5G Is Safe for Human Health, International Watchdog Says
5G is safe, an international watchdog has assured.
The International Commission on Non‐Ionizing Radiation Protection (ICNIRP), a German-based scientific organization that determines the impact of electromagnetic waves on people and the environment, said March 11 that there is no evidence that 5G networks pose a health risk to humans, The Financial Times reported.
The reassurance came as the body did update its guidelines for millimeter-wave 5G, the highest frequency version of 5G which is in use in the U.S. but has not yet made it to Europe, The Guardian reported. However, actually millimeter-wave 5G frequencies are usually far below the new maximum set by the standard.
"We know parts of the community are concerned about the safety of 5G and we hope the updated guidelines will help put people at ease," ICNIRP Chairman Dr. Eric van Rongen said in a media release.
The new guidelines were based on seven years of research and update guidelines last set in 1998. Van Rongen told BBC News that, over the course of its research, the body found no evidence that the use of 5G mobile phone networks harmed the body beyond heating some tissue.
"We also considered all other types of effects for instance, whether radio waves could lead to the development of cancer in the human body," van Rongen said. "We find that the scientific evidence for that is not enough to conclude that indeed there is such an effect."
The new guidelines cover mobile phones that connect to frequencies higher than six gigahertz (GHz) and limit their radiation levels when they do so. These higher frequencies can deliver faster speeds over short distances.
According to the media release, the new guidelines add restrictions for:
- Whole body exposure to these frequencies.
- Exposure of some body parts for less than six minutes.
- The amount of time a small part of the body can be exposed.
Van Rongen said that the 1998 guidelines were still effective for most contemporary technologies.
"However, the new guidelines provide better and more detailed exposure guidance in particular for the higher frequency range, above 6 GHz, which is of importance to 5G and future technologies using these higher frequencies," he said. "The most important thing for people to remember is that 5G technologies will not be able to cause harm when these new guidelines are adhered to."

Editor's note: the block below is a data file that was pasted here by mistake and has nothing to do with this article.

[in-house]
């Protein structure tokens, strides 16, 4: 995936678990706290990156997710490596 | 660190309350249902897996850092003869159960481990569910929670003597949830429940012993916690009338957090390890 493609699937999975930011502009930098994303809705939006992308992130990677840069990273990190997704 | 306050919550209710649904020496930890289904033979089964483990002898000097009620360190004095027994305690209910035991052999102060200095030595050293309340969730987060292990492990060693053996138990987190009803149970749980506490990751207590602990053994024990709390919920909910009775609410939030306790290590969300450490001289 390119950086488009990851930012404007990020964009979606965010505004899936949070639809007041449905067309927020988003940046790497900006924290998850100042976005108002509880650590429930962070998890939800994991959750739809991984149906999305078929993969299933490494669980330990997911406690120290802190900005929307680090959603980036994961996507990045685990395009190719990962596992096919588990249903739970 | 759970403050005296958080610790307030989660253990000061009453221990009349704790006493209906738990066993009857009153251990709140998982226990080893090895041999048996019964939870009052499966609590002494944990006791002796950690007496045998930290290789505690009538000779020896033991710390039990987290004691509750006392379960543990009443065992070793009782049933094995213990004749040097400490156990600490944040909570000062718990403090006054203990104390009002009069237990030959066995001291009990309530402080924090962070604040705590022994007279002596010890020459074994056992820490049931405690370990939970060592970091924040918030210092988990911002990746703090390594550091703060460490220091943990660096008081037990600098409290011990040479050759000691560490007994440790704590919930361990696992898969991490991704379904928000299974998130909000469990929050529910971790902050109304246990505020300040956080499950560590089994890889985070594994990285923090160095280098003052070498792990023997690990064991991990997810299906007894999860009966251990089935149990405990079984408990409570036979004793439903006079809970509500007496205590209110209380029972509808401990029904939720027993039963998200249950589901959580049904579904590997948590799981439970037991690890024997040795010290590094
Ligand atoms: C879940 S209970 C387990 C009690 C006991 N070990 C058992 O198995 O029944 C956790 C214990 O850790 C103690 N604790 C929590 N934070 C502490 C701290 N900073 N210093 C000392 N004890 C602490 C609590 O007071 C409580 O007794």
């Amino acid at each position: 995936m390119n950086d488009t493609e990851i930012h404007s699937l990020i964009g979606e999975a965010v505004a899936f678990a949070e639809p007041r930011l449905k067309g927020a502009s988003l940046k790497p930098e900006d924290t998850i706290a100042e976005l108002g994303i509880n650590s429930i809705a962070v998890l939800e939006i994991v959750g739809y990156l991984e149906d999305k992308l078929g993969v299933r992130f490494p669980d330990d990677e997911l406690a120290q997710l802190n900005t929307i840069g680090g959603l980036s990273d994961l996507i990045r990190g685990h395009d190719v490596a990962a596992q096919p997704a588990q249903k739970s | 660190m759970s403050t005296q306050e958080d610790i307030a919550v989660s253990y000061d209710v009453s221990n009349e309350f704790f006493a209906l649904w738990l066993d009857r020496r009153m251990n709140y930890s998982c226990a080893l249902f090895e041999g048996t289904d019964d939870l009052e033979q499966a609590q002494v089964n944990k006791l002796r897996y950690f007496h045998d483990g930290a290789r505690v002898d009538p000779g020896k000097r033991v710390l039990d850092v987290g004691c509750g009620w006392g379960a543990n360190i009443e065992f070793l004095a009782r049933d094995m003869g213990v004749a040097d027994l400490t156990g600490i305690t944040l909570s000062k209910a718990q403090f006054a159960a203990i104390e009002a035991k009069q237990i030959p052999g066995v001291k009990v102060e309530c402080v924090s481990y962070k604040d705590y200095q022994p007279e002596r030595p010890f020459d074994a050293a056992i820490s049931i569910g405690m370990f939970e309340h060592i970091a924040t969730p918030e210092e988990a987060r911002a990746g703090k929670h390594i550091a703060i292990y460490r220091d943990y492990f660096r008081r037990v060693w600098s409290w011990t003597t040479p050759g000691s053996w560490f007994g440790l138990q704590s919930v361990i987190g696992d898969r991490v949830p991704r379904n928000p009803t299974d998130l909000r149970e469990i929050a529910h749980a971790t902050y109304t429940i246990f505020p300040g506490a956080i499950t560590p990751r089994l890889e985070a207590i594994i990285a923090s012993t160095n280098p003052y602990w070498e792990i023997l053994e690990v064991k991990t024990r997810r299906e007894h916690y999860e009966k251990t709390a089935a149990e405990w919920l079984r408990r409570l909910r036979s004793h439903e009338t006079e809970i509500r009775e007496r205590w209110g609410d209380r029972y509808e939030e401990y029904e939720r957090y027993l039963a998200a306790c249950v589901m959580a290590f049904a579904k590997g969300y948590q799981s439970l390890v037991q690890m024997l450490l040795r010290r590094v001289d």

The ICNIRP cannot enforce its guidelines, The Financial Times pointed out. It is up to governments to do that. But some have already adapted stricter measures than the body recommends.
The mobile group GSMA was happy with the ICNIRP's research.
"Twenty years of research should reassure people there are no established health risks from their mobile devices or 5G antennas," GSMA chief regulatory officer John Giusti told BBC News.
The new guidelines come as there is persistent concern about the health impacts of 5G networks. Recent conspiracy theories have even linked them to the spread of the new coronavirus.
@shockproofbeats The Covid19 and 5G slash fanfiction is pretty popular on conspiracy Facebook. Here's one positing… https://t.co/V7FNb5cf9b— Seán (@Seán)1583840564.0
While there is no evidence to support these claims, there are legitimate concerns about 5G. A group of U.S. meteorologists warned in 2019 that a Federal Communications Commission plan to share a radio spectrum band with 5G mobile companies could delay communications between weather satellites, slowing the flow of vital information during extreme weather events.
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Amid reports that oil industry-friendly former Energy Secretary Ernest Moniz remains under consideration to return to his old post in the incoming Biden administration, a diverse coalition of environmental groups is mobilizing for an "all-out push" to keep Moniz away from the White House and demand a cabinet willing to boldly confront the corporations responsible for the climate emergency.
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Anger, anxiety, overwhelm … climate change can evoke intense feelings.
"It's easy to feel dwarfed in the context of such a global systemic issue," says psychologist Renée Lertzman.
She says that when people experience these feelings, they often shut down and push information away. So to encourage climate action, she advises not bombarding people with frightening facts.
"When we lead with information, we are actually unwittingly walking right into a situation that is set up to undermine our efforts," she says.
She says if you want to engage people on the topic, take a compassionate approach. Ask people what they know and want to learn. Then have a conversation.
This conversational approach may seem at odds with the urgency of the issue, but Lertzman says it can get results faster.
"When we take a compassion-based approach, we are actively disarming defenses so that people are actually more willing and able to respond and engage quicker," she says. "And we don't have time right now to mess around, and so I do actually come to this topic with a sense of urgency… We do not have time to not take this approach."
Reporting credit: ChavoBart Digital Media
Reposted with permission from Yale Climate Connections.
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